When doctors talk factors that increase your mortality (death) risk, they tend to look first at cut-and-dry clinical factors.
Such as your weight…your blood pressure…or family history of certain diseases.
But a group of U.S. scientists recently took a more holistic approach.
In doing so, they found a list of lifestyle factors that are linked to an increased mortality risk. The good news is, they also found two factors that can be minimized (or eliminated altogether)!
Let’s jump right in…
Address these key lifestyle factors
For this study, researchers looked at the role 57 different lifestyle factors had on lifespan in more than 13,000 adults living in the U.S.
- Some of the factors related to socio-economic issues—such as having a history of renting or using food stamps.
- Some factors related to lifestyle and behavior—such as how much sleep a person regularly gets or if they ever smoked.
- Some factors related to personality—such as a person’s openness to new experiences.
Well, it turns out, some of these subtle factors did seem to increase a person’s risk of dying. The nine with the strongest links were:
- Recent financial difficulties
- History of unemployment
- History of food stamp use
- History of divorce
- Never being married
- Lower life satisfaction
- Negative affectivity (when someone tends to see and feel more negative about life)
- History of smoking
- History of alcohol abuse
Most of these findings make a lot of sense…
For example, the first three findings all relate to financial troubles, which tends to increase stress. And, as I often report, stress is the No. 1 hidden cause of many chronic conditions—including heart disease, which is the leading cause of death in the U.S.
The next four factors—divorce, marital status, life satisfaction, and negativity—relate to how a person lives their life. And, for instance, a good, supportive marriage provides companionship and social engagement, which we know positively affects health. Married people even seem to take better care of themselves physically by exercising more and eating better.
Of course, it also makes sense that a negative attitude would harm health and longevity through the powerful mind-body connection.
Now, when it comes to the last two factors on the list—a history of smoking and alcohol abuse—I have a few thoughts to add…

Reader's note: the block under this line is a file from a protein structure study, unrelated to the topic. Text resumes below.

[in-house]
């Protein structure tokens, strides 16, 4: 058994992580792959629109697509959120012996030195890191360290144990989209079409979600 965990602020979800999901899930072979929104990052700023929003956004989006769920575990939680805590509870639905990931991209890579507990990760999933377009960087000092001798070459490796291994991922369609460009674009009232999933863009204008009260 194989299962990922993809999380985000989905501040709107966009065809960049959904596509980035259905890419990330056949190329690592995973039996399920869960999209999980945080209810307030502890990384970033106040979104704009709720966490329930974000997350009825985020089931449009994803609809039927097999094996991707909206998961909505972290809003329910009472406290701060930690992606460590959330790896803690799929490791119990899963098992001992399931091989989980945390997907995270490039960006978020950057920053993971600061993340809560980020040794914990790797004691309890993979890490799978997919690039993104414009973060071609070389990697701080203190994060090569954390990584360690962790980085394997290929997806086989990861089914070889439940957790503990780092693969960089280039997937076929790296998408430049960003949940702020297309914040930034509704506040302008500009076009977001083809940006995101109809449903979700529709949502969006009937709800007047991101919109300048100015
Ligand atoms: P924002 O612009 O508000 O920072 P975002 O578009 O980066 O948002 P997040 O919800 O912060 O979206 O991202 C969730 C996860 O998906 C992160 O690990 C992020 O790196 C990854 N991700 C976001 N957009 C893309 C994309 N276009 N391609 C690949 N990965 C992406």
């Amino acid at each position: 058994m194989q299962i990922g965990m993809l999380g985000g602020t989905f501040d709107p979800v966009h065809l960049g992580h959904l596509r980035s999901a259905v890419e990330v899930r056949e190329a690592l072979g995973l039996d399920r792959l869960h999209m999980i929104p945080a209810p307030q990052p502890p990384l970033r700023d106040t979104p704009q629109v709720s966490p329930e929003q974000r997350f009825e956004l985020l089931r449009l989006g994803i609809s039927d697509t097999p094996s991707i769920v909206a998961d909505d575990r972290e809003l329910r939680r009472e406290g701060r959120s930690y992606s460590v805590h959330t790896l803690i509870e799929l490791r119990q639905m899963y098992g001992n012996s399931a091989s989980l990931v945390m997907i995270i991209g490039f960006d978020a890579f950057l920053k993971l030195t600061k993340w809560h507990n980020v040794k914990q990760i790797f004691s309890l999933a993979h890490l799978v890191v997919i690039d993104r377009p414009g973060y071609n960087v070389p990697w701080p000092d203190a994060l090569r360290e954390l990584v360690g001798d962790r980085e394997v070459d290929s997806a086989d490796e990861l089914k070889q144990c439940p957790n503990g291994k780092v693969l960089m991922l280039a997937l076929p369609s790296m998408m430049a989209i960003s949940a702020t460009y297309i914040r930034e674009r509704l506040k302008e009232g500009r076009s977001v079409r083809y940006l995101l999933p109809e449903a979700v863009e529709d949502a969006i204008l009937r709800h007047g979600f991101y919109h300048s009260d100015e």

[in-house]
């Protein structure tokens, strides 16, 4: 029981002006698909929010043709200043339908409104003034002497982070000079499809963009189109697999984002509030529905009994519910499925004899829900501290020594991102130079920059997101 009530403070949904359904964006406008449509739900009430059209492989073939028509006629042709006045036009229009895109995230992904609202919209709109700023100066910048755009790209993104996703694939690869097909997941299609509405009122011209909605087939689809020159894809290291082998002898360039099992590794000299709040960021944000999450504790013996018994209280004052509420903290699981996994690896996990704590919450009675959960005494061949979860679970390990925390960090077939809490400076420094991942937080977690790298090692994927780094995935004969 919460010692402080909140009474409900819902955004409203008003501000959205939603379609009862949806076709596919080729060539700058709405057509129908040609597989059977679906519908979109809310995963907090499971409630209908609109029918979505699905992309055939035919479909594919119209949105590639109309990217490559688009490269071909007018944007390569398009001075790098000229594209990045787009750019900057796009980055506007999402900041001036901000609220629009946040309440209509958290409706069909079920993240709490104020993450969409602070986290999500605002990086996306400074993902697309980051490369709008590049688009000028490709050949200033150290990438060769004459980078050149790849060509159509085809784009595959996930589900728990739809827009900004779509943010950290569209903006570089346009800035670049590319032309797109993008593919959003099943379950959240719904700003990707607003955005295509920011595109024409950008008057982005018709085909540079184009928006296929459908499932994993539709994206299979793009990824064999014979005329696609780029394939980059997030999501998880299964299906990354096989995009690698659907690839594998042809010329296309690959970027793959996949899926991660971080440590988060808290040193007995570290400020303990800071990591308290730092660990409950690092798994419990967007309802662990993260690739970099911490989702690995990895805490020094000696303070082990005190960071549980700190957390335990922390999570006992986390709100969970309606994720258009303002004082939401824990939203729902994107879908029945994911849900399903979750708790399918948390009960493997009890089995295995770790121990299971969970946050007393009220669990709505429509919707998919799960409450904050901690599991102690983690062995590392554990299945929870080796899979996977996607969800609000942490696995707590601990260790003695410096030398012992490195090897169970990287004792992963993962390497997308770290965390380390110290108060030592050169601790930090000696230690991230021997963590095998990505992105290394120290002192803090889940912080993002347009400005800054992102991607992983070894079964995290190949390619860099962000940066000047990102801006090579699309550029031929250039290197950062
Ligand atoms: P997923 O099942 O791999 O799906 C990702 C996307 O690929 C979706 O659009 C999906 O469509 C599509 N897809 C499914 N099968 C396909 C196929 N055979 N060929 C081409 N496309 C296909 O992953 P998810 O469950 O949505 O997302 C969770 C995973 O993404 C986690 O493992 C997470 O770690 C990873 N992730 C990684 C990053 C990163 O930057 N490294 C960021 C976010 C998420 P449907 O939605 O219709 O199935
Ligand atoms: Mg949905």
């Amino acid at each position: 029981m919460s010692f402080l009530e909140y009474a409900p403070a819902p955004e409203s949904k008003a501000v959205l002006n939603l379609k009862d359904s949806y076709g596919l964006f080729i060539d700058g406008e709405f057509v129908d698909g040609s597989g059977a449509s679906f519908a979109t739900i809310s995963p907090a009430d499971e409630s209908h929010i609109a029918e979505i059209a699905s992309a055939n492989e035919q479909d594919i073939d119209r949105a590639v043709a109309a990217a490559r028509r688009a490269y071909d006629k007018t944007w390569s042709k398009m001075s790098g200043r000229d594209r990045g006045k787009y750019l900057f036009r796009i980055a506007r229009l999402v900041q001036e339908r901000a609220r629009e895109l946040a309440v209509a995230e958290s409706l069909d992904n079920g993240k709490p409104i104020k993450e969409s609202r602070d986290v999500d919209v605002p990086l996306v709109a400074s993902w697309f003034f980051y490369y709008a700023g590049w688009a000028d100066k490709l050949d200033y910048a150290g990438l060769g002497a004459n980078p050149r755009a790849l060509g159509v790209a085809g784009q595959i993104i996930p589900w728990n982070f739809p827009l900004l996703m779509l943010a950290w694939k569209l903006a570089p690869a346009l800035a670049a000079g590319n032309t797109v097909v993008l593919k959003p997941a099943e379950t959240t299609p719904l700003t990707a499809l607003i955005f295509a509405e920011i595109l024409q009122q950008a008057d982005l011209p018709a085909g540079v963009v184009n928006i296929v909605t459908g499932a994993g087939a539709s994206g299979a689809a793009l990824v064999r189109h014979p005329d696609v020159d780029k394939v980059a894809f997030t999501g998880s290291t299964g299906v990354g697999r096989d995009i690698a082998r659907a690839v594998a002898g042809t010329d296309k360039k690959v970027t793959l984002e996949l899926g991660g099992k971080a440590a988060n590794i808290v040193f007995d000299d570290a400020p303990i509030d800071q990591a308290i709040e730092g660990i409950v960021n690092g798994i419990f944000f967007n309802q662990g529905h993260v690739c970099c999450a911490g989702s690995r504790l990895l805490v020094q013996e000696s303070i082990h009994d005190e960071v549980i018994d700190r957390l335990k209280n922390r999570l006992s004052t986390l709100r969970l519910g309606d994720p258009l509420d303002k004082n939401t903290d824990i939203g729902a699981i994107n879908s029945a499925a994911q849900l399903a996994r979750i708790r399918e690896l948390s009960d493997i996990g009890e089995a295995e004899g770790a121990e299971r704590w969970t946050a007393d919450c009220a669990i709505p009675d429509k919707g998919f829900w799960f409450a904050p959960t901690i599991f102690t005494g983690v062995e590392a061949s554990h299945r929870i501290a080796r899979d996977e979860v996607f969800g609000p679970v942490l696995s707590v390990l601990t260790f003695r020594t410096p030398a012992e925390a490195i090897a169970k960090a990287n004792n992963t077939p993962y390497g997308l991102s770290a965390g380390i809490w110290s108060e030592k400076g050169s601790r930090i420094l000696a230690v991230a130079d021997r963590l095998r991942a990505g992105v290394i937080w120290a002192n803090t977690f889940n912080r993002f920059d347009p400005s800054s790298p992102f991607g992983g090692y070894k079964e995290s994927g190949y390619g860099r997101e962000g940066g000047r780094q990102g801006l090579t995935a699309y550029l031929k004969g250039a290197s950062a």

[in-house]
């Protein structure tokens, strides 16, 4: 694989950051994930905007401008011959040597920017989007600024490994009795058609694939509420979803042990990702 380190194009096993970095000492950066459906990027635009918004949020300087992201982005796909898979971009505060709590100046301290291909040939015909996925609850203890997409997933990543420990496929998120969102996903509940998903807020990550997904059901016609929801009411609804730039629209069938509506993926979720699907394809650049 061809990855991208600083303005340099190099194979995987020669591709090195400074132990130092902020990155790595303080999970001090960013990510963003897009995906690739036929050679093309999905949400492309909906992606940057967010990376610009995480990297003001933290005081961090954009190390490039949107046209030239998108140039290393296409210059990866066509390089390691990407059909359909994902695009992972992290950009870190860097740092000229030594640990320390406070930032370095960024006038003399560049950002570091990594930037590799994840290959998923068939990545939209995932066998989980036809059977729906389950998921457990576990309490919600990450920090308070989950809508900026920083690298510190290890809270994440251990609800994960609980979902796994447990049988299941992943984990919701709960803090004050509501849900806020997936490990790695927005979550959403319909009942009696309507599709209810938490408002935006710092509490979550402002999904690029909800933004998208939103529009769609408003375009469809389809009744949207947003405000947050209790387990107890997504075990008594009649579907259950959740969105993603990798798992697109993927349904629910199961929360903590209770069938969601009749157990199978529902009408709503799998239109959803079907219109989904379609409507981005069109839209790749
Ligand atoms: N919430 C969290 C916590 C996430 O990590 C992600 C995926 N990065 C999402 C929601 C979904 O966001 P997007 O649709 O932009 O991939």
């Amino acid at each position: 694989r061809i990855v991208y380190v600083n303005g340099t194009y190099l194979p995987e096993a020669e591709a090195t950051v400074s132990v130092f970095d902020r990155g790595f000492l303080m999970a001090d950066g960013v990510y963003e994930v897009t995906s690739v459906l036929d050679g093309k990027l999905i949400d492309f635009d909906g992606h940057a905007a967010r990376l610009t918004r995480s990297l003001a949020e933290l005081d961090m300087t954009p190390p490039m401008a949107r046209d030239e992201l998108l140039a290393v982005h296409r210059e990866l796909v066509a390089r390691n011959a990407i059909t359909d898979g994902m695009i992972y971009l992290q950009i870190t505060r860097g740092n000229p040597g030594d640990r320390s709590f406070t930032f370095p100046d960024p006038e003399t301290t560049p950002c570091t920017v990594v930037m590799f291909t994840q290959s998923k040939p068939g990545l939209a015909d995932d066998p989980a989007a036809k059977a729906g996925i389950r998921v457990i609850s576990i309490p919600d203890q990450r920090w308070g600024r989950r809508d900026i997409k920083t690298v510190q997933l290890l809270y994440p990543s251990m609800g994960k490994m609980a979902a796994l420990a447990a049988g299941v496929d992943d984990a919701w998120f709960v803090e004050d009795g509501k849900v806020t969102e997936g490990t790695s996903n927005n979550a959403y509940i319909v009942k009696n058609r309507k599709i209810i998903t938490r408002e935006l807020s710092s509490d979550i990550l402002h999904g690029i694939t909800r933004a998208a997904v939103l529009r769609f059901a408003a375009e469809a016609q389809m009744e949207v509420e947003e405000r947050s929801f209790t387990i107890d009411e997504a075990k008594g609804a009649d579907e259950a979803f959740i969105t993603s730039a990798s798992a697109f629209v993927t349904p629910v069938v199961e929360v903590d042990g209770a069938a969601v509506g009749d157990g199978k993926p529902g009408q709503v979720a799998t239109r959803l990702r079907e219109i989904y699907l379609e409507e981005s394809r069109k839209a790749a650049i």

These two factors don’t always spell danger
It’s not surprising that smoking made the list of mortality risk factors. The problem is—the researchers didn’t talk about dose. And that’s unfortunate.
Because as you’ll recall, back in the 1980s, my own research with the National Cancer Institute found NO association between higher mortality rate and smoking less than a half a pack of cigarettes per day ( or one cigar per day).
Furthermore, people who smoked less than that amount had a healthier weight compared to non-smokers.
So, while heavy smoking will likely increase your risk of dying…light, occasional smoking isn’t as harmful.
We should also take a more nuanced approach when talking about alcohol consumption, because here again, dose matters…
As I’ve explained before, studies show that moderate drinkers live longer, with fewer diseases than both alcohol abusers and teetotalers. When we put alcohol consumption and disease and death on a graph, we’ll see a well-known “J-shaped” curve. One axis of the graph shows disease and death rates. The other axis shows the range of drinkers—from teetotalers all the way up to heavy drinkers.
Those at the highest end of alcohol abuse are markedly less healthy with higher mortality rates. But those at the lowest end who abstain from alcohol also have higher disease and mortality rates.
The moderate drinkers in the middle, however, have the best health and lowest mortality rate. So, the goal is to enjoy drinking in moderation, as we know it dramatically improves health and longevity.
So, there you have it. Smoking and drinking are two modifiable lifestyle factors that relate to dose and longevity. For some other simple and surprising tips for IMPROVING your longevity, I also encourage you to look back at last week’s Daily Dispatch articles.